LITIGATION DEPARTMENT OF THE YEAR - Mid-Size Firm  ALM's Daily Report   2017 - 2016 - 2014

WWHGD Prevails in Insurance Dispute Trial

Atlanta, GA

Weinberg Wheeler Hudgins Gunn & Dial partner John Bonnie and associate Lindsay Gatling successfully defended Terex Corporation (“Terex”) in a $1.4 million insurance dispute in an Indiana State Court arising out of the alleged malfunction of a bucket truck.

The case involved an aerial lift manufactured by Terex and purchased by end supply manufacturer DUECO, which attached the lift to a truck pursuant to design specifications of Richmond Power & Light in Richmond, Indiana. After a Richmond Power & Light employee fell out of the bucket truck and was rendered a quadriplegic, he sued DUECO and Terex for his injuries. DUECO settled the claims against it and filed a $1.4 million cross-claim against Terex. Terex moved for summary judgment on DUECO’s cross-claim which was granted on DUECO’s claims for contractual and common law indemnity. This judgment was affirmed by the Indiana Court of Appeals. A fact question remained, however, as to whether Terex had breached an alleged obligation to purchase insurance, as claimed by DUECO.

DUECO contended that Terex was contractually obligated to procure insurance with Vendor’s coverage, and that Terex breached its contract with DUECO by not doing so. The contract required Terex to obtain “a Vendor’s Endorsement” “if generally available.” Terex was self insured for product liabilities up to a particular threshold. A general liability policy excluded product liability but contained a Vendor’s Endorsement. Terex’s excess coverage covered product liability but contained no Vendor’s Endorsement. DUECO contended that Terex breached its obligations by self-insuring a portion of its products liability risk and by not obtaining a Vendor’s Endorsement on its excess policy.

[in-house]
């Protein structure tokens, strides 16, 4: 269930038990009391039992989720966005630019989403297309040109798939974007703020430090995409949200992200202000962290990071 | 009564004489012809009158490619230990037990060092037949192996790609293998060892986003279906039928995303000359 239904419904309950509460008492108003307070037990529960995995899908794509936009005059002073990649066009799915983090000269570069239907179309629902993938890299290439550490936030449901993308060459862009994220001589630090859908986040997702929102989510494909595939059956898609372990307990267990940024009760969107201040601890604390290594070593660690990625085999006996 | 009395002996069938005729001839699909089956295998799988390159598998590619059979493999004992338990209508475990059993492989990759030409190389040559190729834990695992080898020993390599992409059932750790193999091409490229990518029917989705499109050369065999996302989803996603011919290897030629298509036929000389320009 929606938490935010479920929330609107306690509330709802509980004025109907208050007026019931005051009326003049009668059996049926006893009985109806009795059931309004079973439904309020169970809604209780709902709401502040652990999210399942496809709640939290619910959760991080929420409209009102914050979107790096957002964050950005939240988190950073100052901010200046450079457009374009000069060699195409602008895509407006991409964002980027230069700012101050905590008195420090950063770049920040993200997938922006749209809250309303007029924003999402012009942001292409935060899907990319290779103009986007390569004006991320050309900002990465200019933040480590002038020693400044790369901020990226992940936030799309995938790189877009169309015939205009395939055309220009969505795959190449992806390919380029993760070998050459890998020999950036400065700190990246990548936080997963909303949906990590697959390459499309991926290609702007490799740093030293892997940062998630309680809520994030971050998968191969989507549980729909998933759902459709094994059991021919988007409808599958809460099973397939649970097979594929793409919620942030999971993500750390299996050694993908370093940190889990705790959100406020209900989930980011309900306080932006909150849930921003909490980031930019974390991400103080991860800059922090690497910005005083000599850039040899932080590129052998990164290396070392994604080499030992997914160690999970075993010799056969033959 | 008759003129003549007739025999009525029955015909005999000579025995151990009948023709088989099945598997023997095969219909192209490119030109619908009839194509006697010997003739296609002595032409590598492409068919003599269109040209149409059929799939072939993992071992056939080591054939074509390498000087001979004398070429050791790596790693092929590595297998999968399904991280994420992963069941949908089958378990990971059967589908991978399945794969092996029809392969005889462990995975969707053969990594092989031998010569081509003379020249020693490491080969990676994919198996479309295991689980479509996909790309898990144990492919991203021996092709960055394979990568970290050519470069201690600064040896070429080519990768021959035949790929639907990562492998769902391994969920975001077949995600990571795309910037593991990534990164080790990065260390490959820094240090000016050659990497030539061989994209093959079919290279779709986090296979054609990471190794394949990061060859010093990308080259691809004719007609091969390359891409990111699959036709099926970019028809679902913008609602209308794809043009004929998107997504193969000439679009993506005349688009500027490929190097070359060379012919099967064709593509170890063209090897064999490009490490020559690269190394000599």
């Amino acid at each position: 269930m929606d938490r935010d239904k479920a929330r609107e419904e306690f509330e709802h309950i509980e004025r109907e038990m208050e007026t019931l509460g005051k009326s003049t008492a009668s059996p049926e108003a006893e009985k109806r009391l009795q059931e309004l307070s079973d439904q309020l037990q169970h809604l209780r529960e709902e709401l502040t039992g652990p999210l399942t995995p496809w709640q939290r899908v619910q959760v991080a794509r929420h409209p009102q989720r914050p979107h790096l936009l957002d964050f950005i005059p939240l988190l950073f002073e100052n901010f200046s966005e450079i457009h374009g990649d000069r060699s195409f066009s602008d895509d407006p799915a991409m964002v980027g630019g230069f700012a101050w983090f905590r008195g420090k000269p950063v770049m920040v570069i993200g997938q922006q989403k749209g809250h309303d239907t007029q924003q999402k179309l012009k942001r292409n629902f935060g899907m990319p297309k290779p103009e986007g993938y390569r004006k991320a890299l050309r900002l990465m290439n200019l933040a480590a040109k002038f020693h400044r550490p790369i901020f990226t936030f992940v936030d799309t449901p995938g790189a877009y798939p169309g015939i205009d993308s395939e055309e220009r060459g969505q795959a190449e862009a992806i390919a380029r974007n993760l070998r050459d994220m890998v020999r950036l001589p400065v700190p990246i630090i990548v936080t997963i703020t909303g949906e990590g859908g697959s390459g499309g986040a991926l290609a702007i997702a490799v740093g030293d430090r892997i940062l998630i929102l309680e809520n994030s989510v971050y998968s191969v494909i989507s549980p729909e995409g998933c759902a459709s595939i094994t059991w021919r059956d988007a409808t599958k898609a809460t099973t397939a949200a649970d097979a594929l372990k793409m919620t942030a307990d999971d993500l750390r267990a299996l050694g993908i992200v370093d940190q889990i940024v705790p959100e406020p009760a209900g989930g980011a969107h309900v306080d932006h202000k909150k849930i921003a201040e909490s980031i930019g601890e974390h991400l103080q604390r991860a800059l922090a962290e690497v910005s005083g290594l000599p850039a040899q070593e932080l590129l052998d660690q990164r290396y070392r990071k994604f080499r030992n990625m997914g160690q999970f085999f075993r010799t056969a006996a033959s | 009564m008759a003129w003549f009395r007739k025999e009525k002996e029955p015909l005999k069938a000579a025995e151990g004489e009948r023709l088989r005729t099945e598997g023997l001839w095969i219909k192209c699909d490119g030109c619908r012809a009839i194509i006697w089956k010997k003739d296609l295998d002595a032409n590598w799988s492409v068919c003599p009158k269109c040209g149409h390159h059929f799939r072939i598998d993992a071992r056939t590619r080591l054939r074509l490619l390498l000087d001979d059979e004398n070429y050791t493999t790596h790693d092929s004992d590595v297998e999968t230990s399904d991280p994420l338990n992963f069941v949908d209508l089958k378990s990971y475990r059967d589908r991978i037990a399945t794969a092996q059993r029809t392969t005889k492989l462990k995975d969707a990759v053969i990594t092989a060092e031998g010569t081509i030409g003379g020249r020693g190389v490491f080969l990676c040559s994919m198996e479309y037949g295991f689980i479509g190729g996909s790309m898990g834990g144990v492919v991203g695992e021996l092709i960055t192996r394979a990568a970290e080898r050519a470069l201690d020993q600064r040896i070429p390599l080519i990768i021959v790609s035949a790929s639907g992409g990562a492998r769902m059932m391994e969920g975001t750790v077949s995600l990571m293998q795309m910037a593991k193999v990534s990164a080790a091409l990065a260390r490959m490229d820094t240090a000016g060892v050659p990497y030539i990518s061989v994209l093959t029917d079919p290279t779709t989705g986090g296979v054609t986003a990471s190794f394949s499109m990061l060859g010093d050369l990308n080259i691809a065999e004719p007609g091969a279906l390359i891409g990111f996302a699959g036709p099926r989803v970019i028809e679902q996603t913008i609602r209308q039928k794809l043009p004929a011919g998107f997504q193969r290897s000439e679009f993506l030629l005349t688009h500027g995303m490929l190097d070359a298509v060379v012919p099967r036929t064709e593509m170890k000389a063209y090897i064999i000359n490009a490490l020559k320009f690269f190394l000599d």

DUECO also contended that a policy of insurance issued to a different entity acquired by Terex prior to the incident afforded coverage to DUECO by way of a Vendor’s Endorsement attached to that policy. Terex showed that a Vendor’s Endorsement was unavailable in each case; that the policy issued to the predecessor entity had been canceled as of the date of injury; and that even if a Vendor’s Endorsement was “generally available,” DUECO’s modifications to the Terex product rendered the Vendor’s coverage inapplicable. Terex also argued that DUECO’s claim for $1.4 million was outside the coverage of any commercially issued policy of insurance because DUECO’s $1.4 million claim was within the threshold of the Terex self-insurance program.

After arguments and the presentation of evidence and witness testimony in a bench trial, the court entered judgment for Terex and against DUECO for each of the reasons stated by Terex.  

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